In Kupersmith’s debut collection, old men shape-shift into serpents, ghostly women lap at bath water, mute twins frighten their own father, a deathly ill man hungers to hear his driver’s story, and all have a price to pay.
The ghosts of Vietnam haunt the pages of this collection, and as characters tell each other tales, the act of storytelling becomes dangerous, for the past feeds upon the present. As the grandmother in “Boat Story” tells of a strange encounter during a storm, she questions whether one can ever escape the past, because escaping the storm must surely have come at a price. The best of these short stories, such as “Little Brother” and “The Red Veil,” are indeed disturbing. Set in the titular Frangipani Hotel, “Reception” deftly mixes humor with horror. The narrator, Phi, runs the desk because his English is fairly good. Once owned by Phi’s father and two uncles, the hotel now belongs only to his uncle Mr. Henry; Phi’s father committed suicide a few years after Phi’s other uncle drowned under mysterious circumstances. With his crazy ideas for boosting business (including a weird plastic fountain and mustard-yellow uniforms), Mr. Henry both exasperates and amuses his nephew. One day, however, Phi discovers a strange woman living in an officially unoccupied room. She exacts promises that set in motion a catastrophic collision between present and past, man and woman, America and Vietnam. Other tales are less successful, omitting links that would explain startling metamorphoses. In “Skin and Bones,” for example, an overweight girl is sent to visit her grandmother. She knows full well it’s really fat camp, and she’s willing to tell her story to a masked woman in exchange for delicious sandwiches. Her story may come at a cost, but Kupersmith’s tale leaves a lot of loose ends dangling.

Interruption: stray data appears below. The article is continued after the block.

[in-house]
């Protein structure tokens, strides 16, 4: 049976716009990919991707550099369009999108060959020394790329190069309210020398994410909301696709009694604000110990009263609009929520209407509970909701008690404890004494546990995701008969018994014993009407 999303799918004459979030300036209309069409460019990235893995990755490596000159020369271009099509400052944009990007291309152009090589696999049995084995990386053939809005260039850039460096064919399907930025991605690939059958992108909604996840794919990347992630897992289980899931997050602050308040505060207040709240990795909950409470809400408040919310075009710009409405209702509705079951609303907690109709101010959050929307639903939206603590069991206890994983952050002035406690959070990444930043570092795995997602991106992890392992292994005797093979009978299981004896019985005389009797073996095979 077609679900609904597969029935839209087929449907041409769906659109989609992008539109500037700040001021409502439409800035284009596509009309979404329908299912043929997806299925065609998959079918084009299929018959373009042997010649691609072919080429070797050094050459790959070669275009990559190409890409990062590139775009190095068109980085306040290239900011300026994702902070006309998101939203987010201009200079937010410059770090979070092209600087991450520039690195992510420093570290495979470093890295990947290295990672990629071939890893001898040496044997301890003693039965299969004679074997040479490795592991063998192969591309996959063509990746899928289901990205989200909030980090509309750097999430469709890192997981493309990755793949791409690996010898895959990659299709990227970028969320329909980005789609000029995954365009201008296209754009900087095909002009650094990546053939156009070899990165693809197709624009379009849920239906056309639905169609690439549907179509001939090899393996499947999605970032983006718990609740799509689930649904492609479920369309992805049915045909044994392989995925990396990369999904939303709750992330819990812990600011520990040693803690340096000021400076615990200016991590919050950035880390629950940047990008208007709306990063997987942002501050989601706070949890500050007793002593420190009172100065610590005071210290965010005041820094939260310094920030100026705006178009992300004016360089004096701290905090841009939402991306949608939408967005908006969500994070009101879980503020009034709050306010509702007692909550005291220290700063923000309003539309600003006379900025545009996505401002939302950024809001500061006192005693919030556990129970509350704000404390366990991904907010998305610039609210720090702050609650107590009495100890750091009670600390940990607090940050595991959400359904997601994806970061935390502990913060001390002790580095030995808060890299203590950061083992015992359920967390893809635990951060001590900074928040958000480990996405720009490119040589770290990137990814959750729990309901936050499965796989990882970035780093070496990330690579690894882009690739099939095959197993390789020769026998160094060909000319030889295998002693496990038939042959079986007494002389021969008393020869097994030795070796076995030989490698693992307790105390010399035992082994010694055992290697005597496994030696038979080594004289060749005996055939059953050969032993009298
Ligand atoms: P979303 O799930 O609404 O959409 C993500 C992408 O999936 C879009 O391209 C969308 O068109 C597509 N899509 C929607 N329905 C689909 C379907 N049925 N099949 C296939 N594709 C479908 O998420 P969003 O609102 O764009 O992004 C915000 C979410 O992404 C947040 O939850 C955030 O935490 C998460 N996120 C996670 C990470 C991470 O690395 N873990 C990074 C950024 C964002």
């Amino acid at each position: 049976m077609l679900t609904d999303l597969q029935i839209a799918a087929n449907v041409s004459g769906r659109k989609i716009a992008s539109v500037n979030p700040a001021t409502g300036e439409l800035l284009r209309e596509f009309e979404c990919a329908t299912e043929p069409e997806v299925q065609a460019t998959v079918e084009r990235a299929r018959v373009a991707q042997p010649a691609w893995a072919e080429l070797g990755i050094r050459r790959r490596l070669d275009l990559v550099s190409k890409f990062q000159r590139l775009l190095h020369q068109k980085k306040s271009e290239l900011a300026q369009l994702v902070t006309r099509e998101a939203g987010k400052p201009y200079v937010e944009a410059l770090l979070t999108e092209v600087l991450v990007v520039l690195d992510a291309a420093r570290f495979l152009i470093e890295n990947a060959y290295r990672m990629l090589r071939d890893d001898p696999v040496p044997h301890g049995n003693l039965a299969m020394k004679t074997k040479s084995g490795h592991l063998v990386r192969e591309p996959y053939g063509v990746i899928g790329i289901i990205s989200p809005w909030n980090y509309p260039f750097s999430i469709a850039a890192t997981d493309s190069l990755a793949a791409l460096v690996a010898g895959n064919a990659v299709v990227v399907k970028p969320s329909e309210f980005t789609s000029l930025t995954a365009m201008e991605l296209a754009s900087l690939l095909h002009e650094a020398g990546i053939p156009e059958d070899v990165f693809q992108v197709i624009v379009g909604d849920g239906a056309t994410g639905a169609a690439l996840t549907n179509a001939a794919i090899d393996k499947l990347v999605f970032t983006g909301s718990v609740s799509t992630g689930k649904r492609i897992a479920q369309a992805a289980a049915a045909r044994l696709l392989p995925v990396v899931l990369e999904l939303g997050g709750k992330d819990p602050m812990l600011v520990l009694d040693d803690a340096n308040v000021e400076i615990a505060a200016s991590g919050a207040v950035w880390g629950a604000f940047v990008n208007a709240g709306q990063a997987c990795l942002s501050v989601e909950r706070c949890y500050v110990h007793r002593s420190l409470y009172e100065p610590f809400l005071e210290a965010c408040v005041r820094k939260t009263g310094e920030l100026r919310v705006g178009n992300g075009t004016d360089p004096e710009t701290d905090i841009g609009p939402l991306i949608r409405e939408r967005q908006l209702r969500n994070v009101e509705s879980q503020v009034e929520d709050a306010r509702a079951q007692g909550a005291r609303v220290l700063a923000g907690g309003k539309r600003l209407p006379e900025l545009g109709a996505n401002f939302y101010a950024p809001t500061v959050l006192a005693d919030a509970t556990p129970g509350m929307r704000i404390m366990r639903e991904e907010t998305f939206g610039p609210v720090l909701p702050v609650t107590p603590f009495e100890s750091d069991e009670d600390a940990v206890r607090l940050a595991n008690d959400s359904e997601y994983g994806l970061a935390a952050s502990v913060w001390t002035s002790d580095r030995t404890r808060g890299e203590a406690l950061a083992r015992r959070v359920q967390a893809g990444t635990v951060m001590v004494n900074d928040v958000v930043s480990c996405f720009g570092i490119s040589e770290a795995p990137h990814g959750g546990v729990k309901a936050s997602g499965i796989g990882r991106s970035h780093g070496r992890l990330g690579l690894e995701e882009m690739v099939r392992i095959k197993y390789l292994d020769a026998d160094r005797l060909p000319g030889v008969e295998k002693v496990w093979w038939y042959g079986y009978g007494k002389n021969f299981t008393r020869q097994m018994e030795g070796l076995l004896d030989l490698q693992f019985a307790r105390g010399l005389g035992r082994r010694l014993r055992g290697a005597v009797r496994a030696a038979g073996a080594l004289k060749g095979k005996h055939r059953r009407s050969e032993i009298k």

At her best, Kupersmith writes lyrically haunting tales; she’s a writer to watch.